45) and switch (M = 5.16 5-Fluoracil sec, SD = 3.45) trials (F < 1). In addition, there was no effect of word used at switch (F < 1) or test order, F(2, 24) = 1.08, p = .36, and no two- or three-way interaction (trial × word, F[2, 11] = 1.1, p = .36; trial × test order, F < 1; trial × word × test order, F[2, 11] = 2.1,
p = .17), indicating that children responded without preference for either word, and order of test trials did not affect responses. The null result was unexpected, as work in infant speech perception has shown robustly that infants use variability in contrastive acoustic dimensions to learn phonemic contrasts (Maye et al., 2002, 2008), phonetic analyses support such structure in the input (Kuhl et al., 2007), and a number of computational models have shown that such processes can account for a range of behavioral data (McMurray et al.,
2009; Toscano & McMurray, 2010a; Vallabha, McClelland, Pons, Werker, & Amano, 2007). One possible explanation for this failure Bortezomib clinical trial could be the method used to construct the stimuli. This method of continuum construction has the disadvantage of producing voiceless tokens without the F0 pitch-onset rise in naturally produced speech. Younger infants in previous experiments have responded to voice distinctions in continua constructed this way (McMurray & Aslin, 2005), and data indicate that children do not perceive F0 as a cue before 4 years of age (Bernstein, 1983), yet it remains possible that the infants in Experiment 1 heptaminol might have responded poorly to the /puk/ stimuli because of the unnatural properties of the continuum. In fact, beyond F0, many cues to voicing are simultaneously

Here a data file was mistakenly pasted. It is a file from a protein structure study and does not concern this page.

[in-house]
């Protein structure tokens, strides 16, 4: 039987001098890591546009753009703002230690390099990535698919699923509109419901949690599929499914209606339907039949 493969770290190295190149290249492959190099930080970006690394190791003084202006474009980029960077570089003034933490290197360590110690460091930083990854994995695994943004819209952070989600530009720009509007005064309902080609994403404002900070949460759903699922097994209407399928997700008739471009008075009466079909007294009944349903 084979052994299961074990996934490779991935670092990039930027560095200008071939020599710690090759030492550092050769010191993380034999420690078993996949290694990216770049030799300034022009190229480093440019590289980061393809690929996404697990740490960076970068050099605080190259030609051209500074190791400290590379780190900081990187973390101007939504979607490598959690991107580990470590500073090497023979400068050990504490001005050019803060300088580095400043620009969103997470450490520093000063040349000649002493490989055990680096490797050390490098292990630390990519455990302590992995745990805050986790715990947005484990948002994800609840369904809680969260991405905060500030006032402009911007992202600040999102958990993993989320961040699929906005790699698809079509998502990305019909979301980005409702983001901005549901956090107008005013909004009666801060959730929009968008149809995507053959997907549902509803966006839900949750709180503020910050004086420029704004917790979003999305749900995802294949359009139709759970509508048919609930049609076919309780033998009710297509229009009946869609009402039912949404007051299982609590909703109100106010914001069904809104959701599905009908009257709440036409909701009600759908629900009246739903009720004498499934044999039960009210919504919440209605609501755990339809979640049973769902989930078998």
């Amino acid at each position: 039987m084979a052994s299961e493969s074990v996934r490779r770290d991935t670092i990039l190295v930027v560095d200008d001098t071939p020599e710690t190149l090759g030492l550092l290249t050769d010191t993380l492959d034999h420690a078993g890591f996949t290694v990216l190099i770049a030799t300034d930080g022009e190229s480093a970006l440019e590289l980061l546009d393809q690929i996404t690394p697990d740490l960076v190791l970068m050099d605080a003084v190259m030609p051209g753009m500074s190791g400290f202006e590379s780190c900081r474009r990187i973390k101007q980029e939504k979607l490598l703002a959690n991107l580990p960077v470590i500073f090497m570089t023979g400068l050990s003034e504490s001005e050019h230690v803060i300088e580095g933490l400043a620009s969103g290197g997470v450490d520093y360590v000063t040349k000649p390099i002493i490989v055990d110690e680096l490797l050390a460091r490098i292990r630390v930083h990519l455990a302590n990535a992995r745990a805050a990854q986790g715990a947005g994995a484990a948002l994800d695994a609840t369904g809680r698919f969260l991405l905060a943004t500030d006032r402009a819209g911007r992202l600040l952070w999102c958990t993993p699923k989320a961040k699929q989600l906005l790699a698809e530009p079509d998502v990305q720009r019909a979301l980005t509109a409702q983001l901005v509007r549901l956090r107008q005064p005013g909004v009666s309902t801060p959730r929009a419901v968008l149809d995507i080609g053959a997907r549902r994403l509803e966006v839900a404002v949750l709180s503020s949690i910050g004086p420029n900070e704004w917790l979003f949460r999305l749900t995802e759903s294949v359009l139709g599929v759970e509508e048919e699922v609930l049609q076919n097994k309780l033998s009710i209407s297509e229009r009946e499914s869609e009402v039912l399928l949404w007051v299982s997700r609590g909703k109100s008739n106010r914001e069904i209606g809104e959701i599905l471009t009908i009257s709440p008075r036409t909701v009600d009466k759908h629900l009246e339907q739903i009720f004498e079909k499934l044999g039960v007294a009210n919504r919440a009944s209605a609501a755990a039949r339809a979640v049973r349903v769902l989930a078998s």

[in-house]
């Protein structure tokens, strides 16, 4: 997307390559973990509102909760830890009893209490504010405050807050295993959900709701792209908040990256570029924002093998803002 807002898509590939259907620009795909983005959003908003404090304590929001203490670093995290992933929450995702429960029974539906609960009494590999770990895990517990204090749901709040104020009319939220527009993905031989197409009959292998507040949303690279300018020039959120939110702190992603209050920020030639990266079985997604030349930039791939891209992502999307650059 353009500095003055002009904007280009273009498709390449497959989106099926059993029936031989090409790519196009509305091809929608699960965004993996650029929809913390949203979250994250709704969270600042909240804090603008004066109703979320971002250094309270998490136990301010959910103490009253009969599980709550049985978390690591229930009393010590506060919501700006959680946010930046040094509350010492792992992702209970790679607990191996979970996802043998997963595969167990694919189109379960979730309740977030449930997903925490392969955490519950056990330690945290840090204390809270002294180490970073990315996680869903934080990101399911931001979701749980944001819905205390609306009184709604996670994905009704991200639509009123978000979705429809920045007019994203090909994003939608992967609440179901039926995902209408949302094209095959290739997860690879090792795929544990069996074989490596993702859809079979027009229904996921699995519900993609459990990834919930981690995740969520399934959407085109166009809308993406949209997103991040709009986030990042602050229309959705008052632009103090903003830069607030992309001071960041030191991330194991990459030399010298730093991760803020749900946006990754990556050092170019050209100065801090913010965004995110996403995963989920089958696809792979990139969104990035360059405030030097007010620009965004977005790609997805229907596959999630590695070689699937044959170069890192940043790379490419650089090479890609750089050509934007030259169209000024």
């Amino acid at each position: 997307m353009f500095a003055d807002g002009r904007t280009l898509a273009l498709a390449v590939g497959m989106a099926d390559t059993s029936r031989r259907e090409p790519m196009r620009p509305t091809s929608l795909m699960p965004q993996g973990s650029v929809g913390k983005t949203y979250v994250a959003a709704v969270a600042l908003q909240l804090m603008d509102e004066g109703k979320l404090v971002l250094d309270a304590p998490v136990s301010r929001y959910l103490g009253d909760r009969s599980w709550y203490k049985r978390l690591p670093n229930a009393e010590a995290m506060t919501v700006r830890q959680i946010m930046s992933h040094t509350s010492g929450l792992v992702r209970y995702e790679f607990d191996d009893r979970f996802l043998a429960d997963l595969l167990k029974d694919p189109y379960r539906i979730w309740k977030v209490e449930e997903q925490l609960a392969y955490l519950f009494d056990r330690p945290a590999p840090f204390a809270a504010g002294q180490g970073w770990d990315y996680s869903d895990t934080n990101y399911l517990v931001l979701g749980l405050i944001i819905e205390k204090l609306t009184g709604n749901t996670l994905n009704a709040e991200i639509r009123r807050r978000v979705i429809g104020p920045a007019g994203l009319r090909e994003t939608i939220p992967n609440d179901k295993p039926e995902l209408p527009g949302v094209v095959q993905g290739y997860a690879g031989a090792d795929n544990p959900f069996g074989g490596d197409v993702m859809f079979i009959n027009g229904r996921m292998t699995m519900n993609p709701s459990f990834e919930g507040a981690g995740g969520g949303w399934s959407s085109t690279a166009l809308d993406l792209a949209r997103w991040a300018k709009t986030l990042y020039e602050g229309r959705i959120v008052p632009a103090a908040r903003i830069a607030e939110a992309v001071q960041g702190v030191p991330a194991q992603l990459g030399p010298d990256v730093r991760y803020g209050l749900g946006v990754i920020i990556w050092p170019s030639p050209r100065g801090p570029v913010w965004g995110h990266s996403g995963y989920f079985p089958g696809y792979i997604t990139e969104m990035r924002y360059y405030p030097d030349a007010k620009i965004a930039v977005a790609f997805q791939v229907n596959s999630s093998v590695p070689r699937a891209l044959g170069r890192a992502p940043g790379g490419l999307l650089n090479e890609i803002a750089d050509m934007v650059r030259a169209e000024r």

present in natural speech (e.g., pitch, burst amplitude, vowel length, first formant frequency, Burton, Baum, & Blumstein, 1989; Burton & Blumstein, 1995; Ohde & Haley, 1997). It is possible that variability in additional acoustic cues may be needed to establish a robust voicing contrast, cues that were likely to vary in Rost and McMurray (2009) within and across speakers. Experiment 2 therefore tested infants’ use of variability in these additional contrastive cues by using a continuum that covaried in VOT, pitch, and burst amplitude. Recruitment and exclusion criteria were the same as in Experiment 1. Twenty-two infants participated and data from six were excluded for failing to habituate (2), having ear infections (2), fussiness (1), and experimenter error (1). Analyses were run on data from the 16 remaining infants (10 boys; M age = 14 months 13 days, range = 13 months 10 days to 15 months 0 days). In Experiment 2 we modified the continuum from Experiment 1 to include additional covariation between VOT and two secondary voicing cues (burst amplitude and F0). Figure 3 details this process. The amplitude of the burst and aspiration was manipulated by excising the burst (including the entire VOT) from the voiced tokens and multiplying the waveform.